VIENNA - A low recall rate in combination with the introduction of digital mammography affects the balance between recall rate and detection rate, which can influence breast cancer care and the associated costs, according to a European Congress of Radiology (ECR) session on Friday afternoon.
Many countries have already switched to digital mammography for their breast cancer screening program, but for those who have not, a study out of the Netherlands demonstrates how recall rates may spike before eventually leveling out.
The Netherlands has a low recall rate (1.5%) compared to other European population-based breast cancer screening programs, while maintaining similar breast cancer detection and low breast cancer mortality rates. Once digital mammography was introduced in 2007, the recall rate increased, according to a presentation by Janine Timmers, a doctoral student student and scientific researcher at the National Expert and Training Centre for Breast Cancer Screening in Nijmegen, the Netherlands.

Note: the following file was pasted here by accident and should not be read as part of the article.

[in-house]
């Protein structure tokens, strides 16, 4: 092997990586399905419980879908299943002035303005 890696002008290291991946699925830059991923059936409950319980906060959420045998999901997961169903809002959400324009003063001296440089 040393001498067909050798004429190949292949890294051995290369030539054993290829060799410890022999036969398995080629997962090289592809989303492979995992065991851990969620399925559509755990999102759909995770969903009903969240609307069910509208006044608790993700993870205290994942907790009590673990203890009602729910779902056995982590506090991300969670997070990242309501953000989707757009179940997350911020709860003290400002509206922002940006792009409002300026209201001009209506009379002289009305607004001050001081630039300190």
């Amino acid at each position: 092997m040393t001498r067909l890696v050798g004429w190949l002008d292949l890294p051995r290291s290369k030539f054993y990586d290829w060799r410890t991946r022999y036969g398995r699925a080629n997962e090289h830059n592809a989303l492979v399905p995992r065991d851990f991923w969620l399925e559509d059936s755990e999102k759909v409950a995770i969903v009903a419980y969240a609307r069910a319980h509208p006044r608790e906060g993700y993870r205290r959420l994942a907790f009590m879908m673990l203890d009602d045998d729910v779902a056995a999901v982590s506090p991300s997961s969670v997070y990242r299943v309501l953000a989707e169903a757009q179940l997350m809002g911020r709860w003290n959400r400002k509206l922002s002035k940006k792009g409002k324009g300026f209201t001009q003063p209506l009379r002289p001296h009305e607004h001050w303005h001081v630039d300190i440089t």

Close to 1,000 women (988) from Nijmegen were included in the study from the years 2000 to 2007. All of them received analogue mammography and 75% received digital. The average recall rate increased from 15 to 34 per 1,000 women screened with the introduction of digital, the researchers found. Also, the number of breast cancers detected increased from 5.5 to 7.8 per 1,000 screens, whereas the positive predictive value fell from 37% to 23%.
"Digital mammography improved detection: We found approximately an additional 1,500 breast cancers per year," Timmers said.
The researchers also found an increase in diagnostic workup procedures and total diagnostic costs. However, costs of a single workup slightly decreased as fewer surgical biopsies were performed.
This study has important implications for other countries making the switch to digital mammography as they may experience similar results, the session's moderator said.
The recall rate in the Netherlands is now comparable to that of other countries, Timmers said.